BEIJING: The Eurovision Song Contest appears to have become the latest victim of Chinese censorship as performances including tattoos and a gay-themed dance were cut from a semi-final broadcast.
Online video service MangoTV did not show the heavily tattooed Albanian singer Eugent Bushpepa and an entry from Ireland, which featured a romantic dance sequence by two men, when it aired it on Wednesday.
Contestants from 19 countries took part in Tuesday's first semi-final of the competition being hosted by Lisbon, Portugal, ahead of Saturday's final.
MangoTV also blurred out rainbow flags in the audience associated with the LGBT movement.
LGBT culture remains taboo in China's entertainment industry where same-sex relationships are banned from television screens and gay content is forbidden on online streaming platforms.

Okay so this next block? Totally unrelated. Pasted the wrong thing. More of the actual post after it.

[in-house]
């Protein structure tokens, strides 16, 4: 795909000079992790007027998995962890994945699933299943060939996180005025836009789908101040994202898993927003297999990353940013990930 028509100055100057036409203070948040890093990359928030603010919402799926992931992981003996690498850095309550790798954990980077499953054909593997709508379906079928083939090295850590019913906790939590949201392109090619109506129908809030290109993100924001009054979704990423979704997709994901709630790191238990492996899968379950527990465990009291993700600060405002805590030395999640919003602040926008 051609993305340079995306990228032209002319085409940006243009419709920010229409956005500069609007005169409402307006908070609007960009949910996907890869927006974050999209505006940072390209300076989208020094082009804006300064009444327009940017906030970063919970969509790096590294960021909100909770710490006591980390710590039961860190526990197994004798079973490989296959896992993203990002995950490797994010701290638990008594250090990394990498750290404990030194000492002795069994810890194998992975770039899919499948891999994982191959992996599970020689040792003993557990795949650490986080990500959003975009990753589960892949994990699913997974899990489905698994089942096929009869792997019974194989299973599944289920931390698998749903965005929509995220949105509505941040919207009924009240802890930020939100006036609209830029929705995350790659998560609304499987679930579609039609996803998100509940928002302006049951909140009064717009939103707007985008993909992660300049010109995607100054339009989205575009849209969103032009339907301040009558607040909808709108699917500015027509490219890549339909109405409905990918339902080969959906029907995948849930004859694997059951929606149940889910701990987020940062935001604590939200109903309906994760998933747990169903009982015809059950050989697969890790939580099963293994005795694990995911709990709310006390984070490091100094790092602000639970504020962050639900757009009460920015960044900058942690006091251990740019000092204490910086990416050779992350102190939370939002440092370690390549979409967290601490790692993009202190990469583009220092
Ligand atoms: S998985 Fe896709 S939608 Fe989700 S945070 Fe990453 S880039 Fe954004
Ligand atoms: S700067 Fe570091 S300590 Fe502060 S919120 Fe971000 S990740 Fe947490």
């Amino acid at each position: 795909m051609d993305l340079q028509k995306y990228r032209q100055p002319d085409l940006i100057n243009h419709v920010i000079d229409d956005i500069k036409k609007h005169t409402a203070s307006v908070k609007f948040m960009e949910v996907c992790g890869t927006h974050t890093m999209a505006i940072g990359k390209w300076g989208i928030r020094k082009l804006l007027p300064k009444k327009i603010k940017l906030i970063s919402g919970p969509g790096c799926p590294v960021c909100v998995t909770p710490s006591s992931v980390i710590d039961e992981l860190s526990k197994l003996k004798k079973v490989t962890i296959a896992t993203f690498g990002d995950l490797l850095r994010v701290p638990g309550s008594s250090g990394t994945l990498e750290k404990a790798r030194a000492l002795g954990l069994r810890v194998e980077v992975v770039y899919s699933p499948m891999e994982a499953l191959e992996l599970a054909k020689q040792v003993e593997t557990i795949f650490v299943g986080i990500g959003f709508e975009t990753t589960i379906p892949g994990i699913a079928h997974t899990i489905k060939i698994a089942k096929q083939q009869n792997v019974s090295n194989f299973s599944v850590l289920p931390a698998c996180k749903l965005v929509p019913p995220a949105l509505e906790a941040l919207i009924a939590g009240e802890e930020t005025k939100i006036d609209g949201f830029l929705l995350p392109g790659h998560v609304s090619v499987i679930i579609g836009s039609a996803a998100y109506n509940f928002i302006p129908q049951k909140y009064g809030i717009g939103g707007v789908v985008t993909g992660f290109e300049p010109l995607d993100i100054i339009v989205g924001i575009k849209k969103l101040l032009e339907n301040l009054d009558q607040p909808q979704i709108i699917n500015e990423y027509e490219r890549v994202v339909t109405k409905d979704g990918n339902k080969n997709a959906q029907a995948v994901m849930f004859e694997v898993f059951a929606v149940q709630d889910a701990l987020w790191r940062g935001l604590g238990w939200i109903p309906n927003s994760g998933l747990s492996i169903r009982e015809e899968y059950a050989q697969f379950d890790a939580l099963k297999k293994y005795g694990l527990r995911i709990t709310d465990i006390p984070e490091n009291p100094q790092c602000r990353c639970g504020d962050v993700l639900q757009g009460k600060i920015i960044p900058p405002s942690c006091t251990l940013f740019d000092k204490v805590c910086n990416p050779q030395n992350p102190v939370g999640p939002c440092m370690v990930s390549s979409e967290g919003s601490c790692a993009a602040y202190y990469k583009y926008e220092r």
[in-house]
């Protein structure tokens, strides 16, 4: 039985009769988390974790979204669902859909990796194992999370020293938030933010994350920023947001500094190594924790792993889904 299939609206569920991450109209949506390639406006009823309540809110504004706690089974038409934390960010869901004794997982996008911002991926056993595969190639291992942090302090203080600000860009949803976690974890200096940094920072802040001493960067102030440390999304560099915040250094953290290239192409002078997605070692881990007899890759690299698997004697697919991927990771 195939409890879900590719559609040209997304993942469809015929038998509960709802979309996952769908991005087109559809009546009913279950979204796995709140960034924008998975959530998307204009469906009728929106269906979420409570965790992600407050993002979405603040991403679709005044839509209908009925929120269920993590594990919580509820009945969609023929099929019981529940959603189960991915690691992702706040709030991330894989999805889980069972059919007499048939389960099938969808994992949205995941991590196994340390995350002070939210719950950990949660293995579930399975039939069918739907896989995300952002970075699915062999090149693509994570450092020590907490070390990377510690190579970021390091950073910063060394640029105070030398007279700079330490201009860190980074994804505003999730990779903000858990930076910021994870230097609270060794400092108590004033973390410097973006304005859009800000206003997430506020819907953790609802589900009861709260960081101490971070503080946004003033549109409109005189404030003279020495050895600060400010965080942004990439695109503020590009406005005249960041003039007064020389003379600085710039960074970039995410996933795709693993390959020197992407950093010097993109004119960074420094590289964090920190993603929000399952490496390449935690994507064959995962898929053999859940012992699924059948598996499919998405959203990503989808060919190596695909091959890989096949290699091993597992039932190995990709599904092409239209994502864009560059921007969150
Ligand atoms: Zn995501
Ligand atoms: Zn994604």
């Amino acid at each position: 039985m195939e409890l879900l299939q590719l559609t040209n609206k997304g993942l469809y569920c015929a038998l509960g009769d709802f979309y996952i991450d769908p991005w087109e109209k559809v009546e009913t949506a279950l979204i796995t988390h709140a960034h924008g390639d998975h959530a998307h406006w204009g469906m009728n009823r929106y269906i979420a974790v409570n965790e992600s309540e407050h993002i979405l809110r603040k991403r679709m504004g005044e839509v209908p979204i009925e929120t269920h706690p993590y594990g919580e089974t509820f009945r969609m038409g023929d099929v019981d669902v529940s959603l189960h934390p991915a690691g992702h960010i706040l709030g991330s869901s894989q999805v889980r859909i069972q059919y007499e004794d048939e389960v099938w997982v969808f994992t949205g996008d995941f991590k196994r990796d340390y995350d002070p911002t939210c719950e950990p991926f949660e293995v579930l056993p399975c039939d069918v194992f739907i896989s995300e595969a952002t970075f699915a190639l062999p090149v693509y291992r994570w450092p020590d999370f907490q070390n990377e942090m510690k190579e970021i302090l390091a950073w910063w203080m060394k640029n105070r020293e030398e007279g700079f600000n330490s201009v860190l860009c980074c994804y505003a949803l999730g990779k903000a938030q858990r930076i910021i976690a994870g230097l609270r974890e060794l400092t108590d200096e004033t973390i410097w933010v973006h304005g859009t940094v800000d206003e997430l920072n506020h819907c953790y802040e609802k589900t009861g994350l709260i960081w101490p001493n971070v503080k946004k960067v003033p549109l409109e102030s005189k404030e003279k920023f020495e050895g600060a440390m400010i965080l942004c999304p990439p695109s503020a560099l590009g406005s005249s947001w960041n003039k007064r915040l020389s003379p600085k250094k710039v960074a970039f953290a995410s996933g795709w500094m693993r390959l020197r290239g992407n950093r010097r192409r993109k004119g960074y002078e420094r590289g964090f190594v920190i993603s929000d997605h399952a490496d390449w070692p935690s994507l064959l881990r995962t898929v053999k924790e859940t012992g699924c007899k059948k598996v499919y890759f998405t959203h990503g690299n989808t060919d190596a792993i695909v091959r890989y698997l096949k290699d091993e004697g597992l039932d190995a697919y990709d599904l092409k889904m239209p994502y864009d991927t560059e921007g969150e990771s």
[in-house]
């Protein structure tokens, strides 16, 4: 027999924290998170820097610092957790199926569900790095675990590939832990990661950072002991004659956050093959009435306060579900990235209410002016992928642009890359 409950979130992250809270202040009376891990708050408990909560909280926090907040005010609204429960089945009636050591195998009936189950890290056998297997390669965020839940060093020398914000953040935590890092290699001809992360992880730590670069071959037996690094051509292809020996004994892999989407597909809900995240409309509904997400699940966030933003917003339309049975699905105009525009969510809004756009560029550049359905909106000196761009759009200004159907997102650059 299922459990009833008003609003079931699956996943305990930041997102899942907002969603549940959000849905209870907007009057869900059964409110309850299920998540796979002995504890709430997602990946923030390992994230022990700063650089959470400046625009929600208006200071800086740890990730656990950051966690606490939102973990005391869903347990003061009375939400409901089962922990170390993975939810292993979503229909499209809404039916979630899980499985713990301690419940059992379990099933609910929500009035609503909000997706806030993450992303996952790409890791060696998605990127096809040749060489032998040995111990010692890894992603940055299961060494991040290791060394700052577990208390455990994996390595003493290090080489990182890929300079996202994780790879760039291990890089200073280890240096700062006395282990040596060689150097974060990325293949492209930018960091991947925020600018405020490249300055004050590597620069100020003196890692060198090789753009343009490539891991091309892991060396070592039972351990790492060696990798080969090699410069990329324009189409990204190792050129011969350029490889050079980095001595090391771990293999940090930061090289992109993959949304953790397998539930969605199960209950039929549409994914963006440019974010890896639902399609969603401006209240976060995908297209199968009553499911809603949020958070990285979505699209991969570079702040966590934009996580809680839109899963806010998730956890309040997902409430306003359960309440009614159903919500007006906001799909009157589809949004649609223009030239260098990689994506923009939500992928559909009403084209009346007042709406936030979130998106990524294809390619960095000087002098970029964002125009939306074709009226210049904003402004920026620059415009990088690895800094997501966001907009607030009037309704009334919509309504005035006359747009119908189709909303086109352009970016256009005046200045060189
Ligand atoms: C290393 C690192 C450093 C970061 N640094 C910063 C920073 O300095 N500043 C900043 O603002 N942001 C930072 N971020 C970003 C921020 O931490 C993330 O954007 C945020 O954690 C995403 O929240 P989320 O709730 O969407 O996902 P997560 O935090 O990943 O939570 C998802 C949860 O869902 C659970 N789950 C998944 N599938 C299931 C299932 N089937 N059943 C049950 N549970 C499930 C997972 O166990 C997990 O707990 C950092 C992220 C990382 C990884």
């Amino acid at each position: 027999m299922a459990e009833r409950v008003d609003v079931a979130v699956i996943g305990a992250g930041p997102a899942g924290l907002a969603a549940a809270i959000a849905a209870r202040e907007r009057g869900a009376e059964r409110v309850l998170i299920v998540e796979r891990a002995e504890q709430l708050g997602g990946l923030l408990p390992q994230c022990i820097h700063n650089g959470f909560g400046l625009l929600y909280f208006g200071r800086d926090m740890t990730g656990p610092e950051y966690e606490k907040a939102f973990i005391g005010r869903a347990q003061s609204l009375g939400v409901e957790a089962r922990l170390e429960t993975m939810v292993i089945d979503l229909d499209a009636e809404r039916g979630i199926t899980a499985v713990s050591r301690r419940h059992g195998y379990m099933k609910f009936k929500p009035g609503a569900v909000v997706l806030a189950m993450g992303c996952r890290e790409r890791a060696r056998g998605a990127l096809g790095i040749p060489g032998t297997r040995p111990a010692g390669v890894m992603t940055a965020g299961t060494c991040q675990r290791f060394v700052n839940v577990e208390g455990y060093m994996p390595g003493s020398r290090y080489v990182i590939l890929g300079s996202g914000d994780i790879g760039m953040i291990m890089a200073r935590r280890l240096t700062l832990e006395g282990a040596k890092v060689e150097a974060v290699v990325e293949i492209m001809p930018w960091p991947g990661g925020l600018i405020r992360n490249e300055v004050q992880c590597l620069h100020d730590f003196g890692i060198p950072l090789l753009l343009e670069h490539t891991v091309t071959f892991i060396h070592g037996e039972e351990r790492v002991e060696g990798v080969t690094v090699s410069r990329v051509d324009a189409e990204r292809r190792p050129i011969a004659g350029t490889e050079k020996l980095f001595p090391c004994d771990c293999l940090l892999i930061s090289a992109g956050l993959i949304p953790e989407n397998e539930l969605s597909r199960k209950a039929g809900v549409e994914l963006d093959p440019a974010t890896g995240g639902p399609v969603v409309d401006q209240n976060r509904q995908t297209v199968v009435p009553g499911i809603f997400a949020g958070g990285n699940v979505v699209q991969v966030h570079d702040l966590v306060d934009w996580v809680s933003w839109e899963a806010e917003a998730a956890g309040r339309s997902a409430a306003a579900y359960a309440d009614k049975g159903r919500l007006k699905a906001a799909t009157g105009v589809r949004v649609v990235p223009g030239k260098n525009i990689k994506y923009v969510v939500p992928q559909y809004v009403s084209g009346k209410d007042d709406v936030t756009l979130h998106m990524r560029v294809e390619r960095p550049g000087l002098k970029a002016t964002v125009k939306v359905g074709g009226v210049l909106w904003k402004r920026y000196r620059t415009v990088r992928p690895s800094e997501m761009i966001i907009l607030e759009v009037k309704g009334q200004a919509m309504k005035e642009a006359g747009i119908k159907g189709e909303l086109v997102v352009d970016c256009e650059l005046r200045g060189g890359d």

With its high kitsch content, Eurovision has long been popular with gay fans, and rainbow flags representing gay rights are a common sight at the finales alongside those of participating nations.
Austrian bearded drag queen Conchita Wurst shot to fame after winning the Eurovision Song Contest in 2014 with her song "Rise Like A Phoenix" and used her platform to campaign for gay rights.
The omissions from Wednesday's broadcast were not explained.
Representatives from MangoTV, with exclusive rights to telecast the show in China, could not be reached for comment.
A spokesman for parent company HunanTV told AFP that they "weren't aware" of edits to the Eurovision broadcast in China.
China's media watchdog in January banned tattoos and other "decadent" subculture elements from broadcasts, as it cracks down on what it sees as behaviour contrary to the ruling Communist Party's "values and morals".
Chinese football players with tattoos were forced to wear bandages on their arms or long sleeves to cover up their inkwork during games in March, according to media reports.
The Irish and Albanian performers qualified for Eurovision's final, but it remains to be seen if MangoTV will show their songs on Saturday.